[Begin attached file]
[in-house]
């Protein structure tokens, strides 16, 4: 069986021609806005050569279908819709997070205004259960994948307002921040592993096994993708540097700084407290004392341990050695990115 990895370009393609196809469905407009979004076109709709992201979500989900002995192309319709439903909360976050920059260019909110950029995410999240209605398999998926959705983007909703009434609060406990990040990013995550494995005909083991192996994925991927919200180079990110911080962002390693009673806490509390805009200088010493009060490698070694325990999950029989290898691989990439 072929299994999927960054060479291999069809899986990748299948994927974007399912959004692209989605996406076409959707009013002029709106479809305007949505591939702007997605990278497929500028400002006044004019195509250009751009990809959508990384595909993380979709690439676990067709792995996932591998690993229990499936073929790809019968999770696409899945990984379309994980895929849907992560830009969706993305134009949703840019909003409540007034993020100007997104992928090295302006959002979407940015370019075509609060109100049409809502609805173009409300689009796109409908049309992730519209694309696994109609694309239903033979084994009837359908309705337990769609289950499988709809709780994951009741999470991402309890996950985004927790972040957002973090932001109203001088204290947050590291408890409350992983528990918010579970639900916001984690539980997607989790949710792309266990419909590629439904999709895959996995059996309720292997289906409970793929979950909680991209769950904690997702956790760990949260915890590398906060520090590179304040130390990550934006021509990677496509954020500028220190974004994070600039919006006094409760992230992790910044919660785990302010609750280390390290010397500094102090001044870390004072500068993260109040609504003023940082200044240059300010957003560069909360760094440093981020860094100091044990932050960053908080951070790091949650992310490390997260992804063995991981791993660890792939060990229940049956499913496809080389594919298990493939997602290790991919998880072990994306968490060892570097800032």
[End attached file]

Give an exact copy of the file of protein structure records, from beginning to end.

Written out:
[in-house]
């Protein structure tokens, strides 16, 4: 069986021609806005050569279908819709997070205004259960994948307002921040592993096994993708540097700084407290004392341990050695990115 990895370009393609196809469905407009979004076109709709992201979500989900002995192309319709439903909360976050920059260019909110950029995410999240209605398999998926959705983007909703009434609060406990990040990013995550494995005909083991192996994925991927919200180079990110911080962002390693009673806490509390805009200088010493009060490698070694325990999950029989290898691989990439 072929299994999927960054060479291999069809899986990748299948994927974007399912959004692209989605996406076409959707009013002029709106479809305007949505591939702007997605990278497929500028400002006044004019195509250009751009990809959508990384595909993380979709690439676990067709792995996932591998690993229990499936073929790809019968999770696409899945990984379309994980895929849907992560830009969706993305134009949703840019909003409540007034993020100007997104992928090295302006959002979407940015370019075509609060109100049409809502609805173009409300689009796109409908049309992730519209694309696994109609694309239903033979084994009837359908309705337990769609289950499988709809709780994951009741999470991402309890996950985004927790972040957002973090932001109203001088204290947050590291408890409350992983528990918010579970639900916001984690539980997607989790949710792309266990419909590629439904999709895959996995059996309720292997289906409970793929979950909680991209769950904690997702956790760990949260915890590398906060520090590179304040130390990550934006021509990677496509954020500028220190974004994070600039919006006094409760992230992790910044919660785990302010609750280390390290010397500094102090001044870390004072500068993260109040609504003023940082200044240059300010957003560069909360760094440093981020860094100091044990932050960053908080951070790091949650992310490390997260992804063995991981791993660890792939060990229940049956499913496809080389594919298990493939997602290790991919998880072990994306968490060892570097800032």